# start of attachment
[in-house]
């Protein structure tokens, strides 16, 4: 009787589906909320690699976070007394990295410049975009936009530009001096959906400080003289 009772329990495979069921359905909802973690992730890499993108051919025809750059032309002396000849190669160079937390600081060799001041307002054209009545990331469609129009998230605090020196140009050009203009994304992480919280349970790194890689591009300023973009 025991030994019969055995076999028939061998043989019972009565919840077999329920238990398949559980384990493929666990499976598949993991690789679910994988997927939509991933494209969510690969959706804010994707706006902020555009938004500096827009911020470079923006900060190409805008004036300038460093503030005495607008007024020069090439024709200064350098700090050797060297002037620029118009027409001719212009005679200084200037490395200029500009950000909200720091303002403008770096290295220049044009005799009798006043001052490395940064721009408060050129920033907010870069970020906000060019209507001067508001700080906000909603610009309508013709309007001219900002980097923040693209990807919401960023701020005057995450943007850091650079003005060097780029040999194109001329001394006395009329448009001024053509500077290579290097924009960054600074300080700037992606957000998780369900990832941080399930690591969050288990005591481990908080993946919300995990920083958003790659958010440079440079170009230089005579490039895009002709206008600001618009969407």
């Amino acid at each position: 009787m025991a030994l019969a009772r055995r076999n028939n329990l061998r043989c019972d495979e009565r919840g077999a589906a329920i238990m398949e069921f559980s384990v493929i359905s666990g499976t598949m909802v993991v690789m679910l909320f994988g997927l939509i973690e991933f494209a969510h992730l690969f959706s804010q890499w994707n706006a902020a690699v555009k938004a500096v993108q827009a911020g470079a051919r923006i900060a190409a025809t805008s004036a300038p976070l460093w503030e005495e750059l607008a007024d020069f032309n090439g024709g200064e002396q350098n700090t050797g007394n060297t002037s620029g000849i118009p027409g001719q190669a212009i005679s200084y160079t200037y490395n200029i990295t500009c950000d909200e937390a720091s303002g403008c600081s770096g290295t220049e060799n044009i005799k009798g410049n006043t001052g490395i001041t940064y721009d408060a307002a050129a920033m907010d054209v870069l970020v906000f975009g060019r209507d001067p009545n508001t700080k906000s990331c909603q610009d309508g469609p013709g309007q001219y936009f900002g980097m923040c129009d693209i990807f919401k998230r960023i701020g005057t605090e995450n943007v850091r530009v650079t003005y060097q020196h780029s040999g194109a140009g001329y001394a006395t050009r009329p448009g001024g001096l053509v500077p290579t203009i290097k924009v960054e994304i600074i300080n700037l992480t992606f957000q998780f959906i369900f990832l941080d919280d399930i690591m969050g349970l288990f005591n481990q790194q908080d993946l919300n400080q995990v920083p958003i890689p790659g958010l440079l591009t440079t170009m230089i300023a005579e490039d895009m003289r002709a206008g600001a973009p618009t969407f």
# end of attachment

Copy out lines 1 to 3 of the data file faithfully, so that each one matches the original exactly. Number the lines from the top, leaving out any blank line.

[in-house]
């Protein structure tokens, strides 16, 4: 009787589906909320690699976070007394990295410049975009936009530009001096959906400080003289 009772329990495979069921359905909802973690992730890499993108051919025809750059032309002396000849190669160079937390600081060799001041307002054209009545990331469609129009998230605090020196140009050009203009994304992480919280349970790194890689591009300023973009 025991030994019969055995076999028939061998043989019972009565919840077999329920238990398949559980384990493929666990499976598949993991690789679910994988997927939509991933494209969510690969959706804010994707706006902020555009938004500096827009911020470079923006900060190409805008004036300038460093503030005495607008007024020069090439024709200064350098700090050797060297002037620029118009027409001719212009005679200084200037490395200029500009950000909200720091303002403008770096290295220049044009005799009798006043001052490395940064721009408060050129920033907010870069970020906000060019209507001067508001700080906000909603610009309508013709309007001219900002980097923040693209990807919401960023701020005057995450943007850091650079003005060097780029040999194109001329001394006395009329448009001024053509500077290579290097924009960054600074300080700037992606957000998780369900990832941080399930690591969050288990005591481990908080993946919300995990920083958003790659958010440079440079170009230089005579490039895009002709206008600001618009969407």
């Amino acid at each position: 009787m025991a030994l019969a009772r055995r076999n028939n329990l061998r043989c019972d495979e009565r919840g077999a589906a329920i238990m398949e069921f559980s384990v493929i359905s666990g499976t598949m909802v993991v690789m679910l909320f994988g997927l939509i973690e991933f494209a969510h992730l690969f959706s804010q890499w994707n706006a902020a690699v555009k938004a500096v993108q827009a911020g470079a051919r923006i900060a190409a025809t805008s004036a300038p976070l460093w503030e005495e750059l607008a007024d020069f032309n090439g024709g200064e002396q350098n700090t050797g007394n060297t002037s620029g000849i118009p027409g001719q190669a212009i005679s200084y160079t200037y490395n200029i990295t500009c950000d909200e937390a720091s303002g403008c600081s770096g290295t220049e060799n044009i005799k009798g410049n006043t001052g490395i001041t940064y721009d408060a307002a050129a920033m907010d054209v870069l970020v906000f975009g060019r209507d001067p009545n508001t700080k906000s990331c909603q610009d309508g469609p013709g309007q001219y936009f900002g980097m923040c129009d693209i990807f919401k998230r960023i701020g005057t605090e995450n943007v850091r530009v650079t003005y060097q020196h780029s040999g194109a140009g001329y001394a006395t050009r009329p448009g001024g001096l053509v500077p290579t203009i290097k924009v960054e994304i600074i300080n700037l992480t992606f957000q998780f959906i369900f990832l941080d919280d399930i690591m969050g349970l288990f005591n481990q790194q908080d993946l919300n400080q995990v920083p958003i890689p790659g958010l440079l591009t440079t170009m230089i300023a005579e490039d895009m003289r002709a206008g600001a973009p618009t969407f």